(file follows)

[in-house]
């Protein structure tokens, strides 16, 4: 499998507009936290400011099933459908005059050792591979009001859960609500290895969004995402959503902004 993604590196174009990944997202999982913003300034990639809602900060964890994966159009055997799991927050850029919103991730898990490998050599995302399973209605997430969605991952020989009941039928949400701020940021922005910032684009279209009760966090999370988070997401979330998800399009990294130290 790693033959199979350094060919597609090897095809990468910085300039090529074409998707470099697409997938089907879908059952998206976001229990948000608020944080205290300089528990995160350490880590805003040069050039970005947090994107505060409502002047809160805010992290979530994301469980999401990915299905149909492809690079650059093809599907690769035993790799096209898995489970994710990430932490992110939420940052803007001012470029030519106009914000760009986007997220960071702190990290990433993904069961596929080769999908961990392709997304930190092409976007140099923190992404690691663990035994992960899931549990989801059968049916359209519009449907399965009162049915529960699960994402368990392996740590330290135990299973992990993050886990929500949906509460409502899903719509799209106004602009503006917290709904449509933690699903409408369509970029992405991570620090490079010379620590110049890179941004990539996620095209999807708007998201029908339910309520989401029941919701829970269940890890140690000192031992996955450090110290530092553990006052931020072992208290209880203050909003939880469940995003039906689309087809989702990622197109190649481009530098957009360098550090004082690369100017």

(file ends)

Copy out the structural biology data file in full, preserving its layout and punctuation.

[in-house]
């Protein structure tokens, strides 16, 4: 499998507009936290400011099933459908005059050792591979009001859960609500290895969004995402959503902004 993604590196174009990944997202999982913003300034990639809602900060964890994966159009055997799991927050850029919103991730898990490998050599995302399973209605997430969605991952020989009941039928949400701020940021922005910032684009279209009760966090999370988070997401979330998800399009990294130290 790693033959199979350094060919597609090897095809990468910085300039090529074409998707470099697409997938089907879908059952998206976001229990948000608020944080205290300089528990995160350490880590805003040069050039970005947090994107505060409502002047809160805010992290979530994301469980999401990915299905149909492809690079650059093809599907690769035993790799096209898995489970994710990430932490992110939420940052803007001012470029030519106009914000760009986007997220960071702190990290990433993904069961596929080769999908961990392709997304930190092409976007140099923190992404690691663990035994992960899931549990989801059968049916359209519009449907399965009162049915529960699960994402368990392996740590330290135990299973992990993050886990929500949906509460409502899903719509799209106004602009503006917290709904449509933690699903409408369509970029992405991570620090490079010379620590110049890179941004990539996620095209999807708007998201029908339910309520989401029941919701829970269940890890140690000192031992996955450090110290530092553990006052931020072992208290209880203050909003939880469940995003039906689309087809989702990622197109190649481009530098957009360098550090004082690369100017």